Thursday, November 23, 2017

Lost and Found: Rediscovering the All-Time Worst Exploitation Studio

The schlock Silver Screen Cinema Pictures International (SSCPI) churned out must have been unwatchable since not even grindhouse documentary mainstay John Waters is willing wax nostalgic over the oeuvre of Morris “Stogie” Carlisle. Of course, mighty SSCPI never actually existed, but a small platoon of genre film bloggers and critics will pretend otherwise. Rather impressively, they mostly manage to keep a straight face in Jason Bailey & Mike Hull’s mockumentary Lost & Found: The True Hollywood Story of Silver Screen Cinema Pictures International (trailer here), which is now available on Vimeo VOD.

Carlisle’s grade-Z exploitation movies were reportedly unwatchable, but we will have to take critic Glenn Kenny’s word for it, because we can no longer judge for ourselves. “Tragically,” the entire SSCPI film library went up in flames just prior to their VHS transfer, thanks to Stogie’s cigar. That was it, they were all gone. All that was left of SSCP was a hefty insurance settlement. However, a cache of trailers was discovered three years ago, giving us a maybe not-so tantalizing glimpse at what we have lost.

The vintage grindhouse details are so spot-on and the talking head commentary is so persuasive, viewers will start to wonder if SSCPI maybe really did exist, but the cast listing in the end credits is a dead giveaway. In fact, Dave Bailey and Mac Welch are wonderfully sly as the supposedly late Carlisle and his semi-estranged frequent cast-member, Dick Haze. However, Clint Howard totally takes the cake appearing as Howard Clinton, a formerly famous star, who only shot a day’s worth of film with Carlisle, but footage of his portrayal of an angry cop barking order into a phone would be spliced into dozens of subsequent SSCPI films.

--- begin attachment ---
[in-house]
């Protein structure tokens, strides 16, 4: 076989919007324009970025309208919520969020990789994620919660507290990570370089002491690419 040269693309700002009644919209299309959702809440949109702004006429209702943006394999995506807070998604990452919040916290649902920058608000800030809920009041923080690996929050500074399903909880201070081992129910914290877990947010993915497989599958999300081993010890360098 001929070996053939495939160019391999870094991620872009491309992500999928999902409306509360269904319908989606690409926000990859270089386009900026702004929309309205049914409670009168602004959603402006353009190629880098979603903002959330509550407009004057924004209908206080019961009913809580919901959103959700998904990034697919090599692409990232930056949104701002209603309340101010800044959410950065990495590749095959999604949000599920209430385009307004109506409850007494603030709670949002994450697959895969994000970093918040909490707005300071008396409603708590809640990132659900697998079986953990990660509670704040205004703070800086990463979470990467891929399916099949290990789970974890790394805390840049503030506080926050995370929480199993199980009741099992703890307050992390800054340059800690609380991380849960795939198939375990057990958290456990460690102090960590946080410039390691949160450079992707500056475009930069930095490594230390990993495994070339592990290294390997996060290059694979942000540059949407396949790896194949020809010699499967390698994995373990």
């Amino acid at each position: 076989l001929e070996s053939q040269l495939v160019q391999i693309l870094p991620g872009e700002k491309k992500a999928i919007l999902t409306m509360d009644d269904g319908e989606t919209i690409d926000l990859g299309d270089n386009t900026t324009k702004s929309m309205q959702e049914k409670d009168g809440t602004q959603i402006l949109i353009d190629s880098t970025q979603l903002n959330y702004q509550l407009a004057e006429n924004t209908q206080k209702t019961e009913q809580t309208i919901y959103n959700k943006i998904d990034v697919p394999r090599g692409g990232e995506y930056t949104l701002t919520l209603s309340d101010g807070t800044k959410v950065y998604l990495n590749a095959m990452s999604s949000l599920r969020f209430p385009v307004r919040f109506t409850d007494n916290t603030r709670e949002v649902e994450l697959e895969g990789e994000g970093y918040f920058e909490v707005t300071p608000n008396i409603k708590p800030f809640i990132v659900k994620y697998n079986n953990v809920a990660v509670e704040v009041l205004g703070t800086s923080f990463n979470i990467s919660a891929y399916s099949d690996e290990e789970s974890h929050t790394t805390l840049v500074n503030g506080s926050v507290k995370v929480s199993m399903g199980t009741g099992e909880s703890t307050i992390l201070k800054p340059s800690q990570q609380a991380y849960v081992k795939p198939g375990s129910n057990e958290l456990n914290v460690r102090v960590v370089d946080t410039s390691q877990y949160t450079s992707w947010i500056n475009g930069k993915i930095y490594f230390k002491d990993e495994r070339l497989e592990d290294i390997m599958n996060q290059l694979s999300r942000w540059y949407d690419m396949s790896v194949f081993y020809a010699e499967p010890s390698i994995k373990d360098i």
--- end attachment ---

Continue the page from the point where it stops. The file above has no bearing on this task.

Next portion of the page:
You have to give our colleagues credit for mining SSCPI for laughs. As usual, Grady Hendrix’s enthusiasm is contagious, while Kenny plays his bad cop, SSCPI-demystifying role to the hilt. Frankly, very few of the trailers within the film look tempting in any way, shape, or form, except perhaps Black Thunder, a.k.a. Grandmaster Brown (or should that be vice versa?). Nevertheless, anyone who has enjoyed nostalgic documentaries like American Grindhouse and Rewind This, spoofs like Turbo Kid, or neo-grindhouse films, such as Ladies of the House should appreciate the charms of Lost & Found. Highly entertaining, it is now available via Vimeo.